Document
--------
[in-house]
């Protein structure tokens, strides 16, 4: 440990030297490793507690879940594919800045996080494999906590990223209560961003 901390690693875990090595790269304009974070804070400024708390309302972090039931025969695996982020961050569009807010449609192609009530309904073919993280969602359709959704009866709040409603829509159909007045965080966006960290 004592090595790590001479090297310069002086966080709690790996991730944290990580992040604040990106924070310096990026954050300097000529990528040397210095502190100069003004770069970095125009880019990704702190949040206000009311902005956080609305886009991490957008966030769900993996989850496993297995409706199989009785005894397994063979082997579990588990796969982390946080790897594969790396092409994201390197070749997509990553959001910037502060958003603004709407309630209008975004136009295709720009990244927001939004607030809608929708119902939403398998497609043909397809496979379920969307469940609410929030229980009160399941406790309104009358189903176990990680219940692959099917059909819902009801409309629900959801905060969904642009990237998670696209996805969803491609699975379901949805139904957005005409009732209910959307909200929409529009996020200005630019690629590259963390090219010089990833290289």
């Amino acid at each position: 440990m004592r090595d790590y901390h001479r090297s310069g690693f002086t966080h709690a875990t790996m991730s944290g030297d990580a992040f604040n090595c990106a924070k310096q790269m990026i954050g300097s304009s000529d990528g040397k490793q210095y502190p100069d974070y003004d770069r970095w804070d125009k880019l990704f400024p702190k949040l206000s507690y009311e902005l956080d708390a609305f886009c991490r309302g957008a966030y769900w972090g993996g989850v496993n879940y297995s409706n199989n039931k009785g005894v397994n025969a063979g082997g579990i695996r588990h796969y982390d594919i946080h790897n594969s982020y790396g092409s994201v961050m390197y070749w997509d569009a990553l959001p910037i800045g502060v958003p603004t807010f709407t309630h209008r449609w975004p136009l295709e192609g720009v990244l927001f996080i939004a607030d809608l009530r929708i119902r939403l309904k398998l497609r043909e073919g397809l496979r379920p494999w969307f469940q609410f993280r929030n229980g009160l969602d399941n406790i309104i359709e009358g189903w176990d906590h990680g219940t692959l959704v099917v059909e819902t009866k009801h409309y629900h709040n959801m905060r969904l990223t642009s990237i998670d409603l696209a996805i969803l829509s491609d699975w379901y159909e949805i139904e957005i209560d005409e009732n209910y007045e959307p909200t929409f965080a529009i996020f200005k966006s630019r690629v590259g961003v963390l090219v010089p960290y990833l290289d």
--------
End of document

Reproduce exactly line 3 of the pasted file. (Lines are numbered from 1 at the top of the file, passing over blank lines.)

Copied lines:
């Amino acid at each position: 440990m004592r090595d790590y901390h001479r090297s310069g690693f002086t966080h709690a875990t790996m991730s944290g030297d990580a992040f604040n090595c990106a924070k310096q790269m990026i954050g300097s304009s000529d990528g040397k490793q210095y502190p100069d974070y003004d770069r970095w804070d125009k880019l990704f400024p702190k949040l206000s507690y009311e902005l956080d708390a609305f886009c991490r309302g957008a966030y769900w972090g993996g989850v496993n879940y297995s409706n199989n039931k009785g005894v397994n025969a063979g082997g579990i695996r588990h796969y982390d594919i946080h790897n594969s982020y790396g092409s994201v961050m390197y070749w997509d569009a990553l959001p910037i800045g502060v958003p603004t807010f709407t309630h209008r449609w975004p136009l295709e192609g720009v990244l927001f996080i939004a607030d809608l009530r929708i119902r939403l309904k398998l497609r043909e073919g397809l496979r379920p494999w969307f469940q609410f993280r929030n229980g009160l969602d399941n406790i309104i359709e009358g189903w176990d906590h990680g219940t692959l959704v099917v059909e819902t009866k009801h409309y629900h709040n959801m905060r969904l990223t642009s990237i998670d409603l696209a996805i969803l829509s491609d699975w379901y159909e949805i139904e957005i209560d005409e009732n209910y007045e959307p909200t929409f965080a529009i996020f200005k966006s630019r690629v590259g961003v963390l090219v010089p960290y990833l290289d």